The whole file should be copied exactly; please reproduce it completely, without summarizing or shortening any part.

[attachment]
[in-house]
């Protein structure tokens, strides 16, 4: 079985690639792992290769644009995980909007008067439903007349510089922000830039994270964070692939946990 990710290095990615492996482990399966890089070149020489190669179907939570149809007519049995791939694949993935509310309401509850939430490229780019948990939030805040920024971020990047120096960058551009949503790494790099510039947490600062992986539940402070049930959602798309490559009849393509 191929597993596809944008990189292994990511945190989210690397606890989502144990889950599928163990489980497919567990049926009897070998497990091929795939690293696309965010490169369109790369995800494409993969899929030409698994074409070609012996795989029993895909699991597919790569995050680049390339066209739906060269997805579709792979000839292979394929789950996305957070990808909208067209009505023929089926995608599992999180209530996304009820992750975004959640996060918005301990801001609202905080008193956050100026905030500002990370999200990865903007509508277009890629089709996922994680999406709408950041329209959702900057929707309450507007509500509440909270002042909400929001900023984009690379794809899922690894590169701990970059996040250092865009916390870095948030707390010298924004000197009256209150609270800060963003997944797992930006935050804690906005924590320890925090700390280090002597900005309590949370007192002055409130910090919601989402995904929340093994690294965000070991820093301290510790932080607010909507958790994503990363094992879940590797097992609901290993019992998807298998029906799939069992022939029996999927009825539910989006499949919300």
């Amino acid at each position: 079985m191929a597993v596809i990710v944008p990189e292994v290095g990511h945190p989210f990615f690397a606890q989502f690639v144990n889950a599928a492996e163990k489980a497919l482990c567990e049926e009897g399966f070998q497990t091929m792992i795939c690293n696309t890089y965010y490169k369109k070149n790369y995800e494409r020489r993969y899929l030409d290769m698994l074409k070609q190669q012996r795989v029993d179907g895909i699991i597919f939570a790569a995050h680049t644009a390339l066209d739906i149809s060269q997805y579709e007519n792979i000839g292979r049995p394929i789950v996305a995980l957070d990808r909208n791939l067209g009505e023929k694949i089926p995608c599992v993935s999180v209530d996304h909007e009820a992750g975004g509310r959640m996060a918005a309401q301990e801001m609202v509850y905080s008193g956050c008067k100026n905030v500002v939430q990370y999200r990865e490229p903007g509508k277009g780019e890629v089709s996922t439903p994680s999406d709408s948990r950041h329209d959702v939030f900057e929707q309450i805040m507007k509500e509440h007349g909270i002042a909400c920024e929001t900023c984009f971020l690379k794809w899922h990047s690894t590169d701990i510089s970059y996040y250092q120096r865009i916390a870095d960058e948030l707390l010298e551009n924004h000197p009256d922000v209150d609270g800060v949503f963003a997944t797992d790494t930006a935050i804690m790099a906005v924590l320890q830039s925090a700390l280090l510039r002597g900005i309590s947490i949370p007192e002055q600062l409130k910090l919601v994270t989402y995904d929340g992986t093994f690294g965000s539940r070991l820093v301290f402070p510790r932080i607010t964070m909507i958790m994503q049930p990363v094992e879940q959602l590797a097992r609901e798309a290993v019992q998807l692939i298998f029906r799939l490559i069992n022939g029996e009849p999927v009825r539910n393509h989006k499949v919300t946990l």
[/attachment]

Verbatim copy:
[in-house]
């Protein structure tokens, strides 16, 4: 079985690639792992290769644009995980909007008067439903007349510089922000830039994270964070692939946990 990710290095990615492996482990399966890089070149020489190669179907939570149809007519049995791939694949993935509310309401509850939430490229780019948990939030805040920024971020990047120096960058551009949503790494790099510039947490600062992986539940402070049930959602798309490559009849393509 191929597993596809944008990189292994990511945190989210690397606890989502144990889950599928163990489980497919567990049926009897070998497990091929795939690293696309965010490169369109790369995800494409993969899929030409698994074409070609012996795989029993895909699991597919790569995050680049390339066209739906060269997805579709792979000839292979394929789950996305957070990808909208067209009505023929089926995608599992999180209530996304009820992750975004959640996060918005301990801001609202905080008193956050100026905030500002990370999200990865903007509508277009890629089709996922994680999406709408950041329209959702900057929707309450507007509500509440909270002042909400929001900023984009690379794809899922690894590169701990970059996040250092865009916390870095948030707390010298924004000197009256209150609270800060963003997944797992930006935050804690906005924590320890925090700390280090002597900005309590949370007192002055409130910090919601989402995904929340093994690294965000070991820093301290510790932080607010909507958790994503990363094992879940590797097992609901290993019992998807298998029906799939069992022939029996999927009825539910989006499949919300």
């Amino acid at each position: 079985m191929a597993v596809i990710v944008p990189e292994v290095g990511h945190p989210f990615f690397a606890q989502f690639v144990n889950a599928a492996e163990k489980a497919l482990c567990e049926e009897g399966f070998q497990t091929m792992i795939c690293n696309t890089y965010y490169k369109k070149n790369y995800e494409r020489r993969y899929l030409d290769m698994l074409k070609q190669q012996r795989v029993d179907g895909i699991i597919f939570a790569a995050h680049t644009a390339l066209d739906i149809s060269q997805y579709e007519n792979i000839g292979r049995p394929i789950v996305a995980l957070d990808r909208n791939l067209g009505e023929k694949i089926p995608c599992v993935s999180v209530d996304h909007e009820a992750g975004g509310r959640m996060a918005a309401q301990e801001m609202v509850y905080s008193g956050c008067k100026n905030v500002v939430q990370y999200r990865e490229p903007g509508k277009g780019e890629v089709s996922t439903p994680s999406d709408s948990r950041h329209d959702v939030f900057e929707q309450i805040m507007k509500e509440h007349g909270i002042a909400c920024e929001t900023c984009f971020l690379k794809w899922h990047s690894t590169d701990i510089s970059y996040y250092q120096r865009i916390a870095d960058e948030l707390l010298e551009n924004h000197p009256d922000v209150d609270g800060v949503f963003a997944t797992d790494t930006a935050i804690m790099a906005v924590l320890q830039s925090a700390l280090l510039r002597g900005i309590s947490i949370p007192e002055q600062l409130k910090l919601v994270t989402y995904d929340g992986t093994f690294g965000s539940r070991l820093v301290f402070p510790r932080i607010t964070m909507i958790m994503q049930p990363v094992e879940q959602l590797a097992r609901e798309a290993v019992q998807l692939i298998f029906r799939l490559i069992n022939g029996e009849p999927v009825r539910n393509h989006k499949v919300t946990l």